Pet owners have been told to prepare for a no-deal Brexit's impact on visiting the EU with their animals.
If you want to take your pet to the EU at the moment it does need to be microchipped, you do need a pet passport which shows an up-to-date rabies shot and a three week waiting period before you're good to travel.
The authorities north and south have taken a "pragmatic risk-based approach" to cross border pet travel, according to Simon Doherty of the British Veterinary Association.
The island of Ireland has not had an outbreak of rabies and the risk is considered very low.
However in a no-deal Brexit, UK pets would be treated the same as those coming from an "unlisted country" into the EU.
That means they need to be microchipped, have a rabies vaccination, have a blood test to check the efficacy of the vaccination, and that blood test has to be done three months before the animal travels.
Only then can a veterinary health certificate be signed off by a vet to allow the animal movement - and that certificate only has a 10-day lifespan.
It might be that in time the UK would qualify for a listing under the EU scheme, making the process a little less onerous.
The Department for Environment, Food and Rural Affairs (DEFRA) has said pet owners planning to travel after Brexit should talk to their vets now.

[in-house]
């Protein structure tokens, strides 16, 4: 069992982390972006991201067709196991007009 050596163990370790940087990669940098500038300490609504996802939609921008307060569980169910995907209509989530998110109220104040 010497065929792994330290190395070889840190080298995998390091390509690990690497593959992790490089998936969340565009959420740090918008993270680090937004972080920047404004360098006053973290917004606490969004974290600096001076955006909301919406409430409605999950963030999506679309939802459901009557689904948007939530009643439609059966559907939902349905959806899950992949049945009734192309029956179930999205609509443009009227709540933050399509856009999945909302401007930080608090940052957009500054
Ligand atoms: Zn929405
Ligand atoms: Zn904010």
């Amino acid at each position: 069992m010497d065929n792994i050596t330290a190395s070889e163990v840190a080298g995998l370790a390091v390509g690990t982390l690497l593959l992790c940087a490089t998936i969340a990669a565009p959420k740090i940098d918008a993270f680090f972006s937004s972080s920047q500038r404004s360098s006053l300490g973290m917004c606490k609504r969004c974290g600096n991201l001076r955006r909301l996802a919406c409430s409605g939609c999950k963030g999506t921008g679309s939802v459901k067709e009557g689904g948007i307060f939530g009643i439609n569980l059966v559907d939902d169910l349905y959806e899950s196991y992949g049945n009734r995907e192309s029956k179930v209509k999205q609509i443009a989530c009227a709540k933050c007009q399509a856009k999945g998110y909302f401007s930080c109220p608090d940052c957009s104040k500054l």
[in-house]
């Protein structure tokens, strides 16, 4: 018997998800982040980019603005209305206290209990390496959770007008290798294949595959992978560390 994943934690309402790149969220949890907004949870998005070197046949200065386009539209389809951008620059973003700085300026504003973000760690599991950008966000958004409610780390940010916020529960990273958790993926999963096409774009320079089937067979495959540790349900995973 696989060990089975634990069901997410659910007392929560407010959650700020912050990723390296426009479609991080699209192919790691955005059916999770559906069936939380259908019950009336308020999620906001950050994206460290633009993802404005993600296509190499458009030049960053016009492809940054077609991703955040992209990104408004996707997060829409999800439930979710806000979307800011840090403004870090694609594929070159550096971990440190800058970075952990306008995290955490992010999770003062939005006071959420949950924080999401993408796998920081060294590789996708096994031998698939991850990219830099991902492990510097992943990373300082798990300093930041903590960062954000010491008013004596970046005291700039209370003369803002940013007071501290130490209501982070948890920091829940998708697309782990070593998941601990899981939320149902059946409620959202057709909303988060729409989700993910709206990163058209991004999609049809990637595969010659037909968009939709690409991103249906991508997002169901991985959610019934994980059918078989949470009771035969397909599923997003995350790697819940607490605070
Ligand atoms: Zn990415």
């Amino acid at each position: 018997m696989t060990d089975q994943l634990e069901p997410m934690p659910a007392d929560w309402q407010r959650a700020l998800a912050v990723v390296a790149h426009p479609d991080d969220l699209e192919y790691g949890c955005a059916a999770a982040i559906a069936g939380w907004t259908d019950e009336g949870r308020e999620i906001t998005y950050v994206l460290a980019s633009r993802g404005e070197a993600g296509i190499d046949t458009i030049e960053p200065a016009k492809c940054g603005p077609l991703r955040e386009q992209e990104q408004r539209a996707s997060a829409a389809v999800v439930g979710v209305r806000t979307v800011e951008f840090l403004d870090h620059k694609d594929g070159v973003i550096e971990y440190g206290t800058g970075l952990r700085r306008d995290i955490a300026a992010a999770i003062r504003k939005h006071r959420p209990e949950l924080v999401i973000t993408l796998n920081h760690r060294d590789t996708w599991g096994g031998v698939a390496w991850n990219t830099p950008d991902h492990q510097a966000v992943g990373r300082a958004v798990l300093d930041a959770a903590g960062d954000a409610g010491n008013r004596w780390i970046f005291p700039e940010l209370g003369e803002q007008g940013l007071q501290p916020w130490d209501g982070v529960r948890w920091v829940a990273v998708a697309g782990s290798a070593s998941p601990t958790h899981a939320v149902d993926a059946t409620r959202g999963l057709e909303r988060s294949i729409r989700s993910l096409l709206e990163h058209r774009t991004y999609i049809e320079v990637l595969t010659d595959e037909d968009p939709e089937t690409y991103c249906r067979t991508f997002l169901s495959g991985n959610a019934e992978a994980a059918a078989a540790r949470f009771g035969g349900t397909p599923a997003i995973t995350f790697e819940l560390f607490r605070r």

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What will that mean for pet owners who travel between NI and the Republic?
There are currently no checks on pets travelling between NI and the Republic as rabies is not present on the island, but pets should have passports.
In the event of a no-deal Brexit all pets will need a rabies vaccination followed by a blood test a minimum of 30 days afterwards to demonstrate sufficient levels of rabies antibody.
The blood test would need to be carried out a minimum of 30 days after any initial rabies vaccination and a minimum of three months before their travel date.
UK Chief Veterinary Officer Christine Middlemiss said they were issuing "practical and straightforward advice" in the "unlikely event of a no-deal situation".
"I urge all pet owners who wish to travel immediately after 29 March 2019 to consult with their vet as soon as they can," she said.
The Department of Agriculture, Environment and Rural Affairs (DAERA) re-iterated the guidance from Westminster.
"This is about planning ahead to ensure their pet has the correct health protection documented and in place for all possible scenarios," a spokesperson said.
"DAERA has recently been in contact with Northern Ireland vets to highlight this issue."